We know a lot more about reducing the risk of SIDS than we did even 10 years ago. But some of those safety recommendations don’t seem conducive to a long winter’s nap. No fluffy comforters? No puffy bumper pads? For a person like me, who sleeps cocooned in flannelette and down from November on, it seems cold comfort for a little baby.
But health professionals have a different and somewhat surprising perspective. They say babies are often kept too hot, and that overheating can increase the risk of SIDS.
“In such a cold country, it’s easy to make the mistake of overdoing it and bundling the child up,” says Calgary paediatrician Peter Nieman. “When little babies are overdressed, they sweat more and lose more fluids, and it changes their metabolic rates.”
“A lot of parents are not getting the message that they’re not supposed to have bumper pads or big bulky comforters,” adds Leanne Landriault, a nurse educator for newborn and postpartum with the Women’s Health Program at the Health Sciences Centre in Winnipeg. “The goal is not to let them get their heads under the blankets, not to overheat them, and not to have anything in the crib they could bury their faces into and not get enough air to breathe.”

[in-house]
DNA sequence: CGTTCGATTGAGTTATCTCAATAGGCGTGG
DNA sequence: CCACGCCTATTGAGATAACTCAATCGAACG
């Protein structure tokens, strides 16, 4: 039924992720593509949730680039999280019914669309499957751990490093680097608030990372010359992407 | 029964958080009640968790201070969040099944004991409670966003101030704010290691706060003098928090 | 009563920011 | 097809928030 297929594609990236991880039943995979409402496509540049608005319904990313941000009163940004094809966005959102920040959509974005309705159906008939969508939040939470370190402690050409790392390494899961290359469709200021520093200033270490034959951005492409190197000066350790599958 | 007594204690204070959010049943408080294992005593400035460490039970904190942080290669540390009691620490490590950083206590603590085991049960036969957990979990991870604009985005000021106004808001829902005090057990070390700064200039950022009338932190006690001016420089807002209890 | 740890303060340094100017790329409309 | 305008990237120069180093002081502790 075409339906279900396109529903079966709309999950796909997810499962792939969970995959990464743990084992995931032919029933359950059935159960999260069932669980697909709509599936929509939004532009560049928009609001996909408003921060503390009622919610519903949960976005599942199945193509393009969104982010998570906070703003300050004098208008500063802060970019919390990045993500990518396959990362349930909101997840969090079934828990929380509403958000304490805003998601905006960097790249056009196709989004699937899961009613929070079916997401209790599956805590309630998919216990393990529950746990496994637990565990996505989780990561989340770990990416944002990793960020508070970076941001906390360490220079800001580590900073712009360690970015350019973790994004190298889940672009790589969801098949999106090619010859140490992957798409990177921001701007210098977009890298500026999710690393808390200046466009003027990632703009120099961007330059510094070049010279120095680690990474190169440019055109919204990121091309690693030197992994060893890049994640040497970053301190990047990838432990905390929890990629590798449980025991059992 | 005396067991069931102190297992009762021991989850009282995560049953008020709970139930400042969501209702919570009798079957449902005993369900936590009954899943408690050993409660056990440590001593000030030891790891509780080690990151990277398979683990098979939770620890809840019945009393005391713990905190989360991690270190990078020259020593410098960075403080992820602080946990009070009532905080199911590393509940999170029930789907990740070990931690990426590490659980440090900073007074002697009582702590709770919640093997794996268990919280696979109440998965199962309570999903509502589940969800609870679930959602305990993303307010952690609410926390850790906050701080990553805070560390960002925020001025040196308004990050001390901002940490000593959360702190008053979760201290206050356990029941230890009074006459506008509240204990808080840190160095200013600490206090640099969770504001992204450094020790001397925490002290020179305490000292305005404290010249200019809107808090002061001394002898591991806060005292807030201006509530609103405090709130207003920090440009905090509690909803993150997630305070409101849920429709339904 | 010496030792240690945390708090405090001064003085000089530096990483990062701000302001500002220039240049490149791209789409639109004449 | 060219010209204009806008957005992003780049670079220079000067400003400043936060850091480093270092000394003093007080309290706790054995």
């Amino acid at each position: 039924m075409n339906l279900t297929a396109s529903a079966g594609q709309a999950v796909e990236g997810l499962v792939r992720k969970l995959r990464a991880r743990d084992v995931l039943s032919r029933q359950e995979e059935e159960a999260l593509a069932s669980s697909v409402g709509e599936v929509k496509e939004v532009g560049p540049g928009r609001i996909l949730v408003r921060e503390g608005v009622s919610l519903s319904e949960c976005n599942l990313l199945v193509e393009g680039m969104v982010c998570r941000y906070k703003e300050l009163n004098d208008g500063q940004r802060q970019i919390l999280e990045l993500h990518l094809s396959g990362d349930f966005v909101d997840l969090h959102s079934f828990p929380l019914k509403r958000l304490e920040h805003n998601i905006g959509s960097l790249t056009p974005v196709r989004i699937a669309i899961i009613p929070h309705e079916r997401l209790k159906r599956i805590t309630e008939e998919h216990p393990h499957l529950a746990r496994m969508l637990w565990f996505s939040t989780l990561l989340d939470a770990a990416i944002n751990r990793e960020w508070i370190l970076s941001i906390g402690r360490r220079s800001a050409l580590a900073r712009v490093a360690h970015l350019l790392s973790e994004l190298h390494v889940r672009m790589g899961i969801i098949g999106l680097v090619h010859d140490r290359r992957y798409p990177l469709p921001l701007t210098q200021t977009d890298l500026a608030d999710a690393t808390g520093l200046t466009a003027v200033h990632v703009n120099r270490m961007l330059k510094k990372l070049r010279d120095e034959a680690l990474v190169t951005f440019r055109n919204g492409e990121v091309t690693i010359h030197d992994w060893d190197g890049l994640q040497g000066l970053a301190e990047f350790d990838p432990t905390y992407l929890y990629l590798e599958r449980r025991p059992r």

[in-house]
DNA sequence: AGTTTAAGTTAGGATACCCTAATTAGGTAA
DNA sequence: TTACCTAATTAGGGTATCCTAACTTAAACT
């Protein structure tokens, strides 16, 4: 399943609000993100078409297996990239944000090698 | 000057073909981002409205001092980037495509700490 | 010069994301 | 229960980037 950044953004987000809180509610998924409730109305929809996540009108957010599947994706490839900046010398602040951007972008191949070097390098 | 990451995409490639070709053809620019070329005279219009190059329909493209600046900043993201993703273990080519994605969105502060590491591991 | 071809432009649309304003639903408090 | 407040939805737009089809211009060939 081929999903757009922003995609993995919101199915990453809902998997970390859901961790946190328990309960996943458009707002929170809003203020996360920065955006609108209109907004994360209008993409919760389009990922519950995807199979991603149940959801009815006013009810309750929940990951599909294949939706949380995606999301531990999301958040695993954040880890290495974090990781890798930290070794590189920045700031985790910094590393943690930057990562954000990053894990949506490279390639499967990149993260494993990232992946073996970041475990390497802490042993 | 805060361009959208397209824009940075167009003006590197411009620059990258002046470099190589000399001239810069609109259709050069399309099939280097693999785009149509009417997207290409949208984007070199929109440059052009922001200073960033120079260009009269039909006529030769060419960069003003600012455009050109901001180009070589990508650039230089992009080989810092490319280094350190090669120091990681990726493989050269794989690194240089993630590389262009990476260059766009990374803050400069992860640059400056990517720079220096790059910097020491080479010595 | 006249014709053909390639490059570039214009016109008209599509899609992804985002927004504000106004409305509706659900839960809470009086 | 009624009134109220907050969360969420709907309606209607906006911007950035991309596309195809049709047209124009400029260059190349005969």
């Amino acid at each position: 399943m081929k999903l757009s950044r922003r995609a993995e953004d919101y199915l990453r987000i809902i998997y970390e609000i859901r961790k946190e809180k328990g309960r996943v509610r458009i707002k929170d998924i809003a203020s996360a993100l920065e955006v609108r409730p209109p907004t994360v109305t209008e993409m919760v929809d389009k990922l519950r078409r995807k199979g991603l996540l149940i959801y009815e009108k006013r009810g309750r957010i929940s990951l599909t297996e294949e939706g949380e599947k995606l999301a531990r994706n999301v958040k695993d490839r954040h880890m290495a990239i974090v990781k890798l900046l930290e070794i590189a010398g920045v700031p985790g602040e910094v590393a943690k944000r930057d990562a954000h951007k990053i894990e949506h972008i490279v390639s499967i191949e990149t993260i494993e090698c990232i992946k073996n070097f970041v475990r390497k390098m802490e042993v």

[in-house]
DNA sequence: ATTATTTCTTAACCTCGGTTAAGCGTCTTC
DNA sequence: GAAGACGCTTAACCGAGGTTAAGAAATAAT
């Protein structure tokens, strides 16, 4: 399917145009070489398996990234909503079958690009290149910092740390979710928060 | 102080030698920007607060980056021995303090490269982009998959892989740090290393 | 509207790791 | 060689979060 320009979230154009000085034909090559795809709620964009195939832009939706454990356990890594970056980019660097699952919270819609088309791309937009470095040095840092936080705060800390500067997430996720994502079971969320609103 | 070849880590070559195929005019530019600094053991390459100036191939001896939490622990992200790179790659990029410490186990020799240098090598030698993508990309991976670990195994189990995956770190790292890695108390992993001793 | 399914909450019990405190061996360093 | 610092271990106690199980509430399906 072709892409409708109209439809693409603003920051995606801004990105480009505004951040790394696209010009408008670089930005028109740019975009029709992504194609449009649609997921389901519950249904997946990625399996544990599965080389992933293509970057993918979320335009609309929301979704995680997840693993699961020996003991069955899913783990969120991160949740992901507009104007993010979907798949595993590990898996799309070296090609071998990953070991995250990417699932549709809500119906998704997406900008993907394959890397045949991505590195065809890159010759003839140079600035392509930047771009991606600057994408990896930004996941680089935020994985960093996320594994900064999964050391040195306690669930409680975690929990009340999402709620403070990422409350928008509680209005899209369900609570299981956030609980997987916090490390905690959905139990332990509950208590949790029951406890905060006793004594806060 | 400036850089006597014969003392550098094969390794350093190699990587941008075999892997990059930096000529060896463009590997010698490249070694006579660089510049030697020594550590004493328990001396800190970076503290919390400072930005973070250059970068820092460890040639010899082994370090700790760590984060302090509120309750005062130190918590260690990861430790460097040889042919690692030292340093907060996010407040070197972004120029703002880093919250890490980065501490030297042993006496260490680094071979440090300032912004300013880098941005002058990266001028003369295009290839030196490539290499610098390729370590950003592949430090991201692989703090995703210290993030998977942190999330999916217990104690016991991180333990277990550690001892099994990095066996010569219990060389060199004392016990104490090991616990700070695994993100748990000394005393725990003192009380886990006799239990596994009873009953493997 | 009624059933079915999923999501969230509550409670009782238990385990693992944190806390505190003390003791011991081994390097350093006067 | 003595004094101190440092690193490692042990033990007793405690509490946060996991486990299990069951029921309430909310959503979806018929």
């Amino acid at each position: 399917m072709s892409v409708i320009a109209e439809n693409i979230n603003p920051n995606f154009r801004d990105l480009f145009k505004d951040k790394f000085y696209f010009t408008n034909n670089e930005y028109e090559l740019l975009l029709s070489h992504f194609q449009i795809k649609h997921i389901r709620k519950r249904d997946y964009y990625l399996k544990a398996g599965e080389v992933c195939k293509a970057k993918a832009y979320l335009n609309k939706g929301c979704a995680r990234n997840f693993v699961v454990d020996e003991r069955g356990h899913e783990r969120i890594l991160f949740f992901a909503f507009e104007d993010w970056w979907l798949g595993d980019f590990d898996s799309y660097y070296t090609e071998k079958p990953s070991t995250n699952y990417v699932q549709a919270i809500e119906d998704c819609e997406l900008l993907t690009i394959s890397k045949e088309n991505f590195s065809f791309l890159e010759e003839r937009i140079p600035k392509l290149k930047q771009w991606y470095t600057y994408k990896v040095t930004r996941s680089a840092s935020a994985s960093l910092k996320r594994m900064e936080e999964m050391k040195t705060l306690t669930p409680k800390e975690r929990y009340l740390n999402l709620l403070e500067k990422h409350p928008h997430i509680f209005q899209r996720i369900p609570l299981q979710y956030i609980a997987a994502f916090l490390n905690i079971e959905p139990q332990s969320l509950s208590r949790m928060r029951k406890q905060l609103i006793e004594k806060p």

Can we manage all that and still have our babies sleep comfy and cozy? Sure we can. Read the tips Landriault and Nieman offer on the next page.
Control the room temperature. Keep baby’s room at a comfortable room temperature — about 21°C (70°F) — so heavy blankets are not necessary. Baby should be comfortable in a sleeper and a light blanket. With an individual thermostat or a portable heater with built-in thermostat, you can still turn down the heat in the rest of your home.
Don’t cover your baby’s head. Babies sweat through their heads to control their body temperature, explains Nieman. If your baby happens to be too warm, he needs to be able to get rid of excess heat through his head — so no cute caps. Hats can also slip down over the baby’s face, posing a hazard, adds Landriault.
Know the signs of overheating and under-heating. A baby who is too cold may look slightly blue in the hands or lips, says Landriault. Also check the back of the neck: A baby who is too cold will feel cool there, and if it’s hot and sweaty, she may be too warm. Nieman says he doesn’t worry too much about a sweaty head, but if baby’s sleeper or bedding is damp from sweat, she is definitely too hot.
Put the baby “feet to foot.” Landriault thinks that the Brits have got this right: “They teach parents to place the baby on his back with his feet to the foot of the crib, so he can’t wiggle down under the blanket, and then they tuck the blanket around the crib mattress but just up to the baby’s chest,” she explains.
Watch the humidity. If you are keeping your baby’s room a little warmer, the air may become dry and irritating. In this case, says Nieman, a humidifier can make the room more comfortable. If the windows fog up, you’re overdoing it!